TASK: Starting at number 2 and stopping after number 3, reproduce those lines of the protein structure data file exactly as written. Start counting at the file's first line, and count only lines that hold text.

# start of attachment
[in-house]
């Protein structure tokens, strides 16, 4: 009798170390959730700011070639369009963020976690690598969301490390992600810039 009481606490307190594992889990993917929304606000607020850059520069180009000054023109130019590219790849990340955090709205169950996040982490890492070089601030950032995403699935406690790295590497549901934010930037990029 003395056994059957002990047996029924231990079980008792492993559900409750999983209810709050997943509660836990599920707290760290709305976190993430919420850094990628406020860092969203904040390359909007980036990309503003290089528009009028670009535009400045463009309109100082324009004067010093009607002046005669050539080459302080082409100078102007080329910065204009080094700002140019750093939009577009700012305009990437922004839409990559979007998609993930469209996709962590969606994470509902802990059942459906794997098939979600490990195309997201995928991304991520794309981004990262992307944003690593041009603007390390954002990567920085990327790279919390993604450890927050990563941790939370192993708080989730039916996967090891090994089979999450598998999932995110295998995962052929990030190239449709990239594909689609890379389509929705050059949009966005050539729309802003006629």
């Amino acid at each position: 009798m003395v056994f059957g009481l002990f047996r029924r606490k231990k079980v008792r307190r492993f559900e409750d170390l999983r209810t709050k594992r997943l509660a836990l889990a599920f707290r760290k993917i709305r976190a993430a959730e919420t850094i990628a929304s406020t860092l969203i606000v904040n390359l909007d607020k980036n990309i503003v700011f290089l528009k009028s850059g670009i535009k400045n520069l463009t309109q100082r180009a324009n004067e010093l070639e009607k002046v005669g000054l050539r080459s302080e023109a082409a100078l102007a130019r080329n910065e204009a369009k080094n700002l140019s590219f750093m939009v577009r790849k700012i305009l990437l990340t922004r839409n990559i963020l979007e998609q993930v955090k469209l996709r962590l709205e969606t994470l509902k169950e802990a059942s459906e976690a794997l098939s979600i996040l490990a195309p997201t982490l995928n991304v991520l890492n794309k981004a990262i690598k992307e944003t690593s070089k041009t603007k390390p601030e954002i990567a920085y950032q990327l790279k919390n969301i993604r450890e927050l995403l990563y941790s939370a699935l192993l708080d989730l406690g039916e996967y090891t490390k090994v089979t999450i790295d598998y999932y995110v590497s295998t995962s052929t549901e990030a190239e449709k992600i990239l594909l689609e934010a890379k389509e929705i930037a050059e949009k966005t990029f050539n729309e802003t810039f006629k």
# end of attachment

């Protein structure tokens, strides 16, 4: 009798170390959730700011070639369009963020976690690598969301490390992600810039 009481606490307190594992889990993917929304606000607020850059520069180009000054023109130019590219790849990340955090709205169950996040982490890492070089601030950032995403699935406690790295590497549901934010930037990029 003395056994059957002990047996029924231990079980008792492993559900409750999983209810709050997943509660836990599920707290760290709305976190993430919420850094990628406020860092969203904040390359909007980036990309503003290089528009009028670009535009400045463009309109100082324009004067010093009607002046005669050539080459302080082409100078102007080329910065204009080094700002140019750093939009577009700012305009990437922004839409990559979007998609993930469209996709962590969606994470509902802990059942459906794997098939979600490990195309997201995928991304991520794309981004990262992307944003690593041009603007390390954002990567920085990327790279919390993604450890927050990563941790939370192993708080989730039916996967090891090994089979999450598998999932995110295998995962052929990030190239449709990239594909689609890379389509929705050059949009966005050539729309802003006629």
């Amino acid at each position: 009798m003395v056994f059957g009481l002990f047996r029924r606490k231990k079980v008792r307190r492993f559900e409750d170390l999983r209810t709050k594992r997943l509660a836990l889990a599920f707290r760290k993917i709305r976190a993430a959730e919420t850094i990628a929304s406020t860092l969203i606000v904040n390359l909007d607020k980036n990309i503003v700011f290089l528009k009028s850059g670009i535009k400045n520069l463009t309109q100082r180009a324009n004067e010093l070639e009607k002046v005669g000054l050539r080459s302080e023109a082409a100078l102007a130019r080329n910065e204009a369009k080094n700002l140019s590219f750093m939009v577009r790849k700012i305009l990437l990340t922004r839409n990559i963020l979007e998609q993930v955090k469209l996709r962590l709205e969606t994470l509902k169950e802990a059942s459906e976690a794997l098939s979600i996040l490990a195309p997201t982490l995928n991304v991520l890492n794309k981004a990262i690598k992307e944003t690593s070089k041009t603007k390390p601030e954002i990567a920085y950032q990327l790279k919390n969301i993604r450890e927050l995403l990563y941790s939370a699935l192993l708080d989730l406690g039916e996967y090891t490390k090994v089979t999450i790295d598998y999932y995110v590497s295998t995962s052929t549901e990030a190239e449709k992600i990239l594909l689609e934010a890379k389509e929705i930037a050059e949009k966005t990029f050539n729309e802003t810039f006629k």